|MALAPI-WIGHT, MARTHA - Rutgers University|
|HEBERT, JULIE - Rutgers University|
|BUCKLEY, RICHARD - Rutgers University|
|DAUGHTERY, MARGERY - Cornell University - New York|
|GREGORY, NANCY - University Of Delaware|
|RANE, KAREN - University Of Maryland|
|TIRPAK, SABRINA - Rutgers University|
Submitted to: Plant Disease
Publication Type: Peer Reviewed Journal
Publication Acceptance Date: 11/20/2013
Publication Date: 5/1/2014
Citation: Malapi-Wight, M., Hebert, J.B., Buckley, R., Daughtery, M.L., Gregory, N., Rane, K., Tirpak, S., Crouch, J. 2014. First report of boxwood blight caused by Calonectria pseudonaviculata in Delaware, Maryland, New Jersey and New York. Plant Disease. 98(5):698.
Interpretive Summary: Boxwood blight disease is caused by a fungal parasite that cause significant damage to boxwood in the United States. Boxwood is a popular ornamental evergreen shrub, prized for their brilliant foliage, deer-resistance and ease of care in the landscape. After severe outbreaks of boxwood blight disease destroyed boxwood during 2011-2012 in North Carolina and Connecticut, boxwood growers and gardeners are concerned that the disease will spread throughout additional regions of the United States. This research describes multiple outbreaks of boxwood blight disease throughout the eastern seaboard during 2013, the first time this disease was observed from New Jersey, New York, Delaware and Maryland. Knowledge of the distribution of this disease will be useful to plant regulatory officials working to control the spread of boxwood blight in the United States.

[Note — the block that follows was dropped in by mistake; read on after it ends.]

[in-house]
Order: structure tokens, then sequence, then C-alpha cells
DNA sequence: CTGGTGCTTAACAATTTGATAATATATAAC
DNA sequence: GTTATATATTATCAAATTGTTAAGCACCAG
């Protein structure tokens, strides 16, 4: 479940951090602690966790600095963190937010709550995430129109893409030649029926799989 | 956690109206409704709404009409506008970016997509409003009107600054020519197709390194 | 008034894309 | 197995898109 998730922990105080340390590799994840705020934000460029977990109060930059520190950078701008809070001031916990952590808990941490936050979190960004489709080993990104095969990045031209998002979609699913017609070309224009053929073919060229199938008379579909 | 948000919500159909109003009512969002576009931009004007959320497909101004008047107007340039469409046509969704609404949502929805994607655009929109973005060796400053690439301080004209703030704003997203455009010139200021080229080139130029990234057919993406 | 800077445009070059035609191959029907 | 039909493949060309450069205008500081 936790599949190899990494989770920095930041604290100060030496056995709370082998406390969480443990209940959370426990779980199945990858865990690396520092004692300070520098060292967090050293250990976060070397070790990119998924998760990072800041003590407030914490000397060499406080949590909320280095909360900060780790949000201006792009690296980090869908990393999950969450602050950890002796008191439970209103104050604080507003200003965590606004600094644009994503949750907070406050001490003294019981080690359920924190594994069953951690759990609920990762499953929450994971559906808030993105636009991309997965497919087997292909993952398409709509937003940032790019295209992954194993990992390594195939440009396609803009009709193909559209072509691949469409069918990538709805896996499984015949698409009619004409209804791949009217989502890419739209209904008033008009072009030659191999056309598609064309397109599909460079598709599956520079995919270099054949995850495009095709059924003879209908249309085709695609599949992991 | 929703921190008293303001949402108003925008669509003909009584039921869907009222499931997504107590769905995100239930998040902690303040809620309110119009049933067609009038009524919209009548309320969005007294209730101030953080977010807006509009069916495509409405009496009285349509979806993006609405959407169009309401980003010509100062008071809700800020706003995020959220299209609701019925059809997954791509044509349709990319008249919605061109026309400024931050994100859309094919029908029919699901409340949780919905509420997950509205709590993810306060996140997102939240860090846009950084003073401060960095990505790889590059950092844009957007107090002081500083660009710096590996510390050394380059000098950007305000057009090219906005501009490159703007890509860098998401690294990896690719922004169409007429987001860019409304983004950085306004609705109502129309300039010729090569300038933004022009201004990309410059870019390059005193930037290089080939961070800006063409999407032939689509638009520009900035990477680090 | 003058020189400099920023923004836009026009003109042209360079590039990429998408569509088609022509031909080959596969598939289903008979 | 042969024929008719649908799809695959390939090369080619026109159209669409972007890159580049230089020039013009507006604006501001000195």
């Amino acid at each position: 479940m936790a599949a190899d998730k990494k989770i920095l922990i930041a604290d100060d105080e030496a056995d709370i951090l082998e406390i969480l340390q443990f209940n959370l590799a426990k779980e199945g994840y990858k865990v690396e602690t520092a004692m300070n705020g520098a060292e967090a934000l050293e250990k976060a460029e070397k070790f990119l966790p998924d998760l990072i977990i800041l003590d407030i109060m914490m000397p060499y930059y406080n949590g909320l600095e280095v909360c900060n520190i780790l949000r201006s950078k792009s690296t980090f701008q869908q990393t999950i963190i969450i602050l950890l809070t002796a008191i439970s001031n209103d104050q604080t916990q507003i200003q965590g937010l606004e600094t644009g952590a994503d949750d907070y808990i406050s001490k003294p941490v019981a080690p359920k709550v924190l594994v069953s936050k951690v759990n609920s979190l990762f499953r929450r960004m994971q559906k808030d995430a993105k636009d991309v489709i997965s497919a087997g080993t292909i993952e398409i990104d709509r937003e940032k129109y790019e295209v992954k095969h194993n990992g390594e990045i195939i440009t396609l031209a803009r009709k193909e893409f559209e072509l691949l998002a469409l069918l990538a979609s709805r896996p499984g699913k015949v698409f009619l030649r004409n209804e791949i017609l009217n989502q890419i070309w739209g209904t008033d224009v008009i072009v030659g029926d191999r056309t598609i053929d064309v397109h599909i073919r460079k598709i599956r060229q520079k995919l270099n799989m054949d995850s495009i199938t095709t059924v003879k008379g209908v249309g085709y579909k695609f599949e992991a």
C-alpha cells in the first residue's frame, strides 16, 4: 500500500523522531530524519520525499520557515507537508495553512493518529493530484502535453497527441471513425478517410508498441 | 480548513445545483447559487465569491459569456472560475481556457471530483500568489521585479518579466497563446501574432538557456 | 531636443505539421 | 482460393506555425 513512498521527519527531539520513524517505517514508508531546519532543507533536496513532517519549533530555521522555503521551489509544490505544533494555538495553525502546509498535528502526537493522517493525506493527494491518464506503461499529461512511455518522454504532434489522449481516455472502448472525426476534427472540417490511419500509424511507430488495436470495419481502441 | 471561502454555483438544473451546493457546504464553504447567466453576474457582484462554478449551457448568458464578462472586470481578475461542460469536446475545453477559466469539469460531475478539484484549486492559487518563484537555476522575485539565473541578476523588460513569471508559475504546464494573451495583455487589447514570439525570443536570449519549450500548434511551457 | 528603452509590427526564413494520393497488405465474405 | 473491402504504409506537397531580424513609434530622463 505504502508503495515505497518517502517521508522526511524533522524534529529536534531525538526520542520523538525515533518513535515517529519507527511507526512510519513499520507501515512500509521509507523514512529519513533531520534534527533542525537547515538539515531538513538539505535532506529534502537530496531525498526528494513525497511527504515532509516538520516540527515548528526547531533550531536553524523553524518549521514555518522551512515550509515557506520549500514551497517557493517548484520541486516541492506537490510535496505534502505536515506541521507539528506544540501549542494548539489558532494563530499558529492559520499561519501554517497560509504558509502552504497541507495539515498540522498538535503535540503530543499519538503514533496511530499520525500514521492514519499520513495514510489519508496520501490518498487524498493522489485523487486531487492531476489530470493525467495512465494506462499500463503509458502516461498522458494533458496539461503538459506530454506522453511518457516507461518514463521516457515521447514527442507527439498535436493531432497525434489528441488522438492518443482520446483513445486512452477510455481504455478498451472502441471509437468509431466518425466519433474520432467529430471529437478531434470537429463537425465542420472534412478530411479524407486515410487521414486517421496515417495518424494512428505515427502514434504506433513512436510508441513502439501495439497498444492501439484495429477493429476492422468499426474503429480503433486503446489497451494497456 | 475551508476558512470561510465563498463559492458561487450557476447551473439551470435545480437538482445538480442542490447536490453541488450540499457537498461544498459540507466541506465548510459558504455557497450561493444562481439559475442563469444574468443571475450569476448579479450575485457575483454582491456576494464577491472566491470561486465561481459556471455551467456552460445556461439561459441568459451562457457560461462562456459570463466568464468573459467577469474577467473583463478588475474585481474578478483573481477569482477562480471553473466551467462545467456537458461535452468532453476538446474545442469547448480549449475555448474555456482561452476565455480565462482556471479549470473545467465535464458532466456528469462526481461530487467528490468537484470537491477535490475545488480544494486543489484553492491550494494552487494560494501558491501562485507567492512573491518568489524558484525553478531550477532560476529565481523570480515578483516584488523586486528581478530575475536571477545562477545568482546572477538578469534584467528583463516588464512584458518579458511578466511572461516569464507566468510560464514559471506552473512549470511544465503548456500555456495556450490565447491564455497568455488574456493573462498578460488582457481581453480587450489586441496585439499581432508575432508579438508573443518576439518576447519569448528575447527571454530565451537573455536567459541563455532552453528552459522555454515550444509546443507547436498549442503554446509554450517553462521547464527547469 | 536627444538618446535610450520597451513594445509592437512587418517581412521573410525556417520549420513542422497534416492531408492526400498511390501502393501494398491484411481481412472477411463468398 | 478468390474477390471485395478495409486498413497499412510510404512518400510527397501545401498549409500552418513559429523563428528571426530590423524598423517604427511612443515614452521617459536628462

Technical Abstract: Boxwood (Buxus spp.) are commercially important evergreen ornamental plants with an annual market value of over $103 million in the United States. The recent U.S. incursion of boxwood blight disease caused by the fungus Calonectria pseudonaviculata (syn. Cylindrocladium pseudonaviculatum, Cy. buxicola) threatens the health and productivity of boxwood in both landscape plantings and nursery production. The first confirmed reports of the disease were made from Connecticut and North Carolina in November 2011 (1,2), followed by diagnoses in ten additional states during 2012-2013 (www.boxwoodblight.org). By August 2013, symptoms consistent with boxwood blight had been observed from B. sempervirens in Delaware, Maryland, New Jersey and southeastern New York. Affected plants showed rapid onset of dramatic symptoms: dark brown to black spots or diffuse dark areas on leaves, followed by defoliation. Narrow, elongate black cankers also formed on current season shoots. Infected stems and leaves were placed in petri dishes with moistened filter paper at 22oC for 3 d under continuous light. Conidiophores were excised, then placed on full strength potato dextrose agar amended with streptomycin and neomycin. Resultant colonies showed dark brown pigmentation at the colony center surrounded by white mycelia. Conidia (n=30) were hyaline, cylindrical, rounded at both ends, with a single septum (45 to 76 µm × 4 to 6 µm; = 63 × 5 µm). Conidiophores (n=20) comprised a stipe, a hyaline septate stipe extension (length 119 to 192 µm; =150 µm) and a terminal ellipsoidal vesicle (diameter 4 to 10 µm; =7 µm). Based on morphological characteristics, the causal agent was identified as C. pseudonaviculata (2,3). Voucher specimens were deposited in the U.S. National Fungus Collections (BPI 892698-701). To verify morphological diagnosis, genomic DNA was extracted from fungal biomass and a portion of the ß-tubulin gene (TUB2) was PCR amplified and sequenced bidirectionally using primers Bta/Bt2b (4). BLASTn searches of NCBI GenBank databases using the TUB2 sequences demonstrated 96-100% sequence identity with other C. pseudonaviculata isolates. Sequences were deposited in GenBank (Accession Nos. XXXXXXXX-XXX). To confirm pathogenicity, 5-month-old B. sempervirens and B. microphylla seedlings were spray-inoculated with a spore suspension of 1x104 conidia/ml. One isolate from each state was independently tested with four replicates each. Non-inoculated water-sprayed plants served as the control. Plants were maintained in a growth chamber at 22ºC under constant light. Blight symptoms developed 4-5 d post inoculation. C. pseudonaviculata was re-isolated from inoculated plants; no symptoms or signs were observed from control plants. To our knowledge, this is the first report of C. pseudonaviculata in the states of Delaware, Maryland, New Jersey and New York. This report demonstrates that C. pseudonaviculata is now widespread across the U.S. eastern seaboard and represents a substantial threat to boxwood plants in North American landscapes and nurseries.